Tuesday, May 15, 2018
Abstract in English: 
Automation and artificial intelligence (AI) are changing the nature of work. In this discussion paper, part of our ongoing research on the impact of technology on the economy, business, and society, we present new findings on the coming shifts in demand for workforce skills and how work is organized within companies, as people increasingly interact with machines in the workplace. We quantify time spent on 25 core workplace skills today and in the future for the United States and five European countries, with a particular focus on five sectors: banking and insurance, energy and mining, healthcare, manufacturing, and retail.
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84
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The new dynamics of financial globalisation

Date of Editorial Board meeting: 
Publication date: 
Tuesday, August 29, 2017
Abstract in English: 
A decade after the beginning of the global financial crisis, the fallout continues to reshape the financial system. Gross cross-border capital flows are 65 percent lower in absolute terms than they were in 2007, representing a sharp break from the past. Roughly half of the decline is due to large European and US banks retrenching from foreign markets. But these developments do not signal an end to financial globalization—although there will be risks. Rather, we see a healthy correction from pre-crisis excesses, and a return to a potentially more stable and risk-sensitive era of financial globalization. Lessons have been learned. Moreover, we are beginning to see global finance broaden to a larger number of countries and players, many of them developing economies that are becoming more financially connected. Looking forward, we see that global finance is set for another major disruption. The increasing presence of new financial technologies, including digital platforms for financial transactions, blockchain, and machine learning, have the potential to reinforce financial globalization by making it faster and cheaper to transact across borders—but may also pose new challenges.
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108
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IMF Fiscal Monitor: Capitalizing on Good Times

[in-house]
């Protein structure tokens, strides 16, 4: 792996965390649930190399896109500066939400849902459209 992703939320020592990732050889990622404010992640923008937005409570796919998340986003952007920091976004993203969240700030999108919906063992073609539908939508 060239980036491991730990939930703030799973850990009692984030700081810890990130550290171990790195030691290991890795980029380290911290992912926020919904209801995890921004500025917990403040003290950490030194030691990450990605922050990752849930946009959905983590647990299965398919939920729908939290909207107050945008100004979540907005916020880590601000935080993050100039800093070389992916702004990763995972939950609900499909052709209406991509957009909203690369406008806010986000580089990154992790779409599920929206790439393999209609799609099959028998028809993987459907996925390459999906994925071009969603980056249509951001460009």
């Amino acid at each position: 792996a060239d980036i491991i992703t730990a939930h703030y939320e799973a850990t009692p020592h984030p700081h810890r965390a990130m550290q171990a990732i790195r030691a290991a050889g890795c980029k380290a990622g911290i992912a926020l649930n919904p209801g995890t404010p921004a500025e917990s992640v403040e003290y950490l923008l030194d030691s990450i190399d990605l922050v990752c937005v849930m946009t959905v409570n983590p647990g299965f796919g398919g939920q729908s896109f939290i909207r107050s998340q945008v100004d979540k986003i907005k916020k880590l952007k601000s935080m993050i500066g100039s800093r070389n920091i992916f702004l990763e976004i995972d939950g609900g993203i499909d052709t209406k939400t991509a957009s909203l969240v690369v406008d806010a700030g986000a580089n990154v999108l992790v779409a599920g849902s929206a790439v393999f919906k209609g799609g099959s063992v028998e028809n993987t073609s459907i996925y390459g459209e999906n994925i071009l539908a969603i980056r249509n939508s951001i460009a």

Date of Editorial Board meeting: 
Publication date: 
Sunday, April 15, 2018
Abstract in English: 
The April 2018 edition of Fiscal Monitor is focused on two broad themes: the burden of high global debt and the opportunities and challenges of digital government.
Chapter 1 explores how strong and broad-based growth provides an opportunity to rebuild fiscal buffers now, improve government balances, and anchor public debt.
Chapter 2 discusses how digitalization presents opportunities and challenges for fiscal policy and the ways in which it can change how governments design and implement current and future policies. The chapter also discusses how digitalization can positively transform governments by improving tax policy and administration, increasing spending efficiency and enhancing fiscal management.
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156
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World Trade Report 2017

Date of Editorial Board meeting: 
Publication date: 
Sunday, January 15, 2017
Abstract in English: 
The World Trade Report is an annual publication that aims to deepen understanding about trends in trade, trade policy issues and the multilateral trading system.
The 2017 World Trade Report examines how technology and trade affect employment and wages. It analyses the challenges for workers and firms in adjusting to changes in labour markets, and how governments can facilitate such adjustment to increase the positive impact of open trade and technological progress.
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190
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Decarbonisation of heat in Europe: implications for natural gas demand

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Publication date: 
Thursday, May 24, 2018
Abstract in English: 
The EU has so far mostly focused on the electricity sector to reduce her greenhouse gas emissions. To meet its target, though, Europe will have to focus on other sectors, such as heating and cooling. The latter is Europe's single largest energy consumer, covering half of Europe's energy demand. 42% of Europe's current energy supply comes from natural gas. Therefore, the gas industry needs to understand the implications of the decarbonisation of the heating and cooling sector on natural gas demand.
However, the role of those sectors in the natural gas demand is still not properly understood. This paper tries to fill this vacuum by studying the heating and cooling sector in Europe, with a special focus on the implications for the gas industry, especially for the natural gas demand.
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64